After a roller-coaster ride, Dalal Street is headed for its worst performance in four years in 2015 – when foreign investors pushed the benchmark Sensex to a life-time high before puncturing the rally by pulling out billions of dollars from their ‘favourite’ market.
With just four days of trading to go, the Sensex has lost 1,660 points or over six percent in 2015, after gaining nearly 30 percent in the previous year. The index had last registered an yearly loss in 2011 when it fell 24 percent.
The index, which currently stands at 25838.71 points, is also sharply down from its life-time peak of 30,024 points it scaled in March this year on a rate-cut boost from RBI.
On the other hand, the year also marked the worst single- day loss on August 24 when the Sensex took a sharp plunge of 1,624.51 points (5.94 percent) following a steep devaluation of Chinese currency yuan in the beginning of August.
However, listing of new companies in the stock market helped the total investor wealth, measured in terms of market capitalisation of all listed shares, retain its level close Rs 100 lakh crore — albeit a shade below the mark.
There has not been much change on this front from the 2014-end level of Rs 98.4 lakh crore, although it mostly remained above Rs 100 lakh crore mark till July in 2015. The NSE’s Nifty is also down nearly 6 percent for 2015. The major losers this year include metal, banking, realty and PSU stocks.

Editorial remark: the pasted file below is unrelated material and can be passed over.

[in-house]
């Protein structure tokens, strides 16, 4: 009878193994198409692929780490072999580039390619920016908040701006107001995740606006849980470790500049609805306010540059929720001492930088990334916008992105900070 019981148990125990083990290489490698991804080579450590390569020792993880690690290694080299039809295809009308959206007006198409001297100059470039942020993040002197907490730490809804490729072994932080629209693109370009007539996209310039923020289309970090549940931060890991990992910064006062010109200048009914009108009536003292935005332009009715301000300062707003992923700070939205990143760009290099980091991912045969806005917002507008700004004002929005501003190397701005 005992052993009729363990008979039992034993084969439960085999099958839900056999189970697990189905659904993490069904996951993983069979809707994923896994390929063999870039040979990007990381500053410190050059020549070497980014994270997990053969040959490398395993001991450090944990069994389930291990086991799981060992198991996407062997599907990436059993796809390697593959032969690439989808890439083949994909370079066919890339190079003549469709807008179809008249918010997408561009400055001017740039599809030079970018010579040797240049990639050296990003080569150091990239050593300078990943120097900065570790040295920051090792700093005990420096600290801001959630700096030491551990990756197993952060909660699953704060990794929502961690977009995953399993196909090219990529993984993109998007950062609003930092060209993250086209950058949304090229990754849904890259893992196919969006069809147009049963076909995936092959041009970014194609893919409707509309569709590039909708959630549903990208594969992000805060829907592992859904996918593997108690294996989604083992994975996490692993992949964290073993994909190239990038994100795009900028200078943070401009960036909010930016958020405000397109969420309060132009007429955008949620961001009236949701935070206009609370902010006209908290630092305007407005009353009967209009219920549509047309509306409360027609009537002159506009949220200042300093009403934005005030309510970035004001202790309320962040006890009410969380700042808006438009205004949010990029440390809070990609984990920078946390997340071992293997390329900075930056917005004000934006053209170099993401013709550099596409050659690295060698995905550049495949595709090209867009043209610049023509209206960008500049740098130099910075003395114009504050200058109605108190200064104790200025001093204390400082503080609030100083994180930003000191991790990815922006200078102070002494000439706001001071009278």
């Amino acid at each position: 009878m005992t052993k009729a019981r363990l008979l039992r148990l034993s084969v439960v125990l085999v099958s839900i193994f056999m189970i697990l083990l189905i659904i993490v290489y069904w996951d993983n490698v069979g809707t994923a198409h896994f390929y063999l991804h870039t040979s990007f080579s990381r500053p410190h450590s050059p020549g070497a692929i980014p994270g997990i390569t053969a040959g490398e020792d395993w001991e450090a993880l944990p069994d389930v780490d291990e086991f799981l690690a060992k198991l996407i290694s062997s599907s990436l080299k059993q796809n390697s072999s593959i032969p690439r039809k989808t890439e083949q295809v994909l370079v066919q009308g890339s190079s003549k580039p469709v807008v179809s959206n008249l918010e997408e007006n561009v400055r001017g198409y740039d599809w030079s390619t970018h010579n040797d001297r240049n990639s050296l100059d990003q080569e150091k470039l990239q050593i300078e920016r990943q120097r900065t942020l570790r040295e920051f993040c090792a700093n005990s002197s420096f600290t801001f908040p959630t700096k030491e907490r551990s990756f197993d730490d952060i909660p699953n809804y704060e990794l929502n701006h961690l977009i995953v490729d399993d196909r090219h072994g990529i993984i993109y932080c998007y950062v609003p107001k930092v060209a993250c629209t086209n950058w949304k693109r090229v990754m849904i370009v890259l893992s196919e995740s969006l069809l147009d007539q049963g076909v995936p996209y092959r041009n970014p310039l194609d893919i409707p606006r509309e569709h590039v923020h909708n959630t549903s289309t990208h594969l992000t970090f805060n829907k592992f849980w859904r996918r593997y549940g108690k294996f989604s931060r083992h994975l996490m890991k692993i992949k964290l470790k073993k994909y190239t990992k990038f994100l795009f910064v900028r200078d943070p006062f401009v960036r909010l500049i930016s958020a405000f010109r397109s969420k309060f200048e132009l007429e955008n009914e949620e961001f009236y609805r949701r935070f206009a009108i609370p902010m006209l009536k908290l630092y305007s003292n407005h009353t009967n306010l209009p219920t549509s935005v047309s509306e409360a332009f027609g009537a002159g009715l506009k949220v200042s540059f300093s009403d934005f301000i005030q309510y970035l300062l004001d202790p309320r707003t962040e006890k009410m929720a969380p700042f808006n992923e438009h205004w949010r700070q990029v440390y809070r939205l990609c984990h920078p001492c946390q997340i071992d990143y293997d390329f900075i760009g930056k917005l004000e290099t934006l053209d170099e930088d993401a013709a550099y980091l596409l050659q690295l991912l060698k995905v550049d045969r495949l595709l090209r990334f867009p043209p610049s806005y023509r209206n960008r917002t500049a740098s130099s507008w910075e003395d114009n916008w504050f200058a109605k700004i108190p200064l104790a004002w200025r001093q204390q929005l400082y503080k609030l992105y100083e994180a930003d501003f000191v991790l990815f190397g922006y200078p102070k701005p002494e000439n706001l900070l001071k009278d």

The BSE metal index is down more than 32 percent, realty about 15 percent, banks by over 10 percent and the PSUs by over 18 percent. However, healthcare and consumer durables have done better with smart gains in their indices.
It has been the heavy sell-off by foreign portfolio investors (FPIs), who have long regarded Indian markets as their favourite emerging market play, that turned the tables for the Indian stock markets in the second half of the year.
The net FPI inflows this year has fallen to just about USD 3 billion, as against an average of USD 20 billion invested by such investors in each of the last three years.
On top of it, the FPIs have been net sellers in the secondary market and it is the investment made in IPOs that has helped the overall inflows remain in positive territory. However, similar was the case for most other markets as global headwinds including from China had their impact almost everywhere.
Summing up the year, Alka Banerjee, Managing Director, Global Equity and Strategy Indices, S&P Dow Jones Indices, said the Indian equity markets actually benefitted from low global commodity prices and the volatility was less in comparison to the other emerging markets and 2016 promises to be an exciting year.